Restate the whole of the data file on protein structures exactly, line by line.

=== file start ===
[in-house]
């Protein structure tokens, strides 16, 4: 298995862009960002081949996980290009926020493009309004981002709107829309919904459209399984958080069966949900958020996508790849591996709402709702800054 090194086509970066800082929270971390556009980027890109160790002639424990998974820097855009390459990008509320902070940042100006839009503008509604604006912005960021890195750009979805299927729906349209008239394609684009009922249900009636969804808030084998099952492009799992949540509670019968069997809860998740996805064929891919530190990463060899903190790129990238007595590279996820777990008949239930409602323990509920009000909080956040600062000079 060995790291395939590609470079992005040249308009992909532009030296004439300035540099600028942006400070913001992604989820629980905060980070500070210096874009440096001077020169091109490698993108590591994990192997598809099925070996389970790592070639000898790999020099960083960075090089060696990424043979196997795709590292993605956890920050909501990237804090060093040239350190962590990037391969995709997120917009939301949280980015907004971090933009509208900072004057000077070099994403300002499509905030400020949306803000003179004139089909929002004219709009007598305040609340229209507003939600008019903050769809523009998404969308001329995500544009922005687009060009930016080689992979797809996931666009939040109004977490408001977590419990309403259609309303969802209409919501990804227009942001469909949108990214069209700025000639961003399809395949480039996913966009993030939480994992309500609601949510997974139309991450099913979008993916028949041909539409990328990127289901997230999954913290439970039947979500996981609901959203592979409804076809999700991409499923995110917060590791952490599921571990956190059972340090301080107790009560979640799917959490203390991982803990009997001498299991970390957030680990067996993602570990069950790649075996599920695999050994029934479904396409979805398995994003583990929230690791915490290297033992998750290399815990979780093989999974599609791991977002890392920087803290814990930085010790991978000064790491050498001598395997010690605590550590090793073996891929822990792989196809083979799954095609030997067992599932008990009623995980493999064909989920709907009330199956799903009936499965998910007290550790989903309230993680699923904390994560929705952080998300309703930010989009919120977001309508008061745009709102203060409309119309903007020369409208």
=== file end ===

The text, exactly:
[in-house]
């Protein structure tokens, strides 16, 4: 298995862009960002081949996980290009926020493009309004981002709107829309919904459209399984958080069966949900958020996508790849591996709402709702800054 090194086509970066800082929270971390556009980027890109160790002639424990998974820097855009390459990008509320902070940042100006839009503008509604604006912005960021890195750009979805299927729906349209008239394609684009009922249900009636969804808030084998099952492009799992949540509670019968069997809860998740996805064929891919530190990463060899903190790129990238007595590279996820777990008949239930409602323990509920009000909080956040600062000079 060995790291395939590609470079992005040249308009992909532009030296004439300035540099600028942006400070913001992604989820629980905060980070500070210096874009440096001077020169091109490698993108590591994990192997598809099925070996389970790592070639000898790999020099960083960075090089060696990424043979196997795709590292993605956890920050909501990237804090060093040239350190962590990037391969995709997120917009939301949280980015907004971090933009509208900072004057000077070099994403300002499509905030400020949306803000003179004139089909929002004219709009007598305040609340229209507003939600008019903050769809523009998404969308001329995500544009922005687009060009930016080689992979797809996931666009939040109004977490408001977590419990309403259609309303969802209409919501990804227009942001469909949108990214069209700025000639961003399809395949480039996913966009993030939480994992309500609601949510997974139309991450099913979008993916028949041909539409990328990127289901997230999954913290439970039947979500996981609901959203592979409804076809999700991409499923995110917060590791952490599921571990956190059972340090301080107790009560979640799917959490203390991982803990009997001498299991970390957030680990067996993602570990069950790649075996599920695999050994029934479904396409979805398995994003583990929230690791915490290297033992998750290399815990979780093989999974599609791991977002890392920087803290814990930085010790991978000064790491050498001598395997010690605590550590090793073996891929822990792989196809083979799954095609030997067992599932008990009623995980493999064909989920709907009330199956799903009936499965998910007290550790989903309230993680699923904390994560929705952080998300309703930010989009919120977001309508008061745009709102203060409309119309903007020369409208």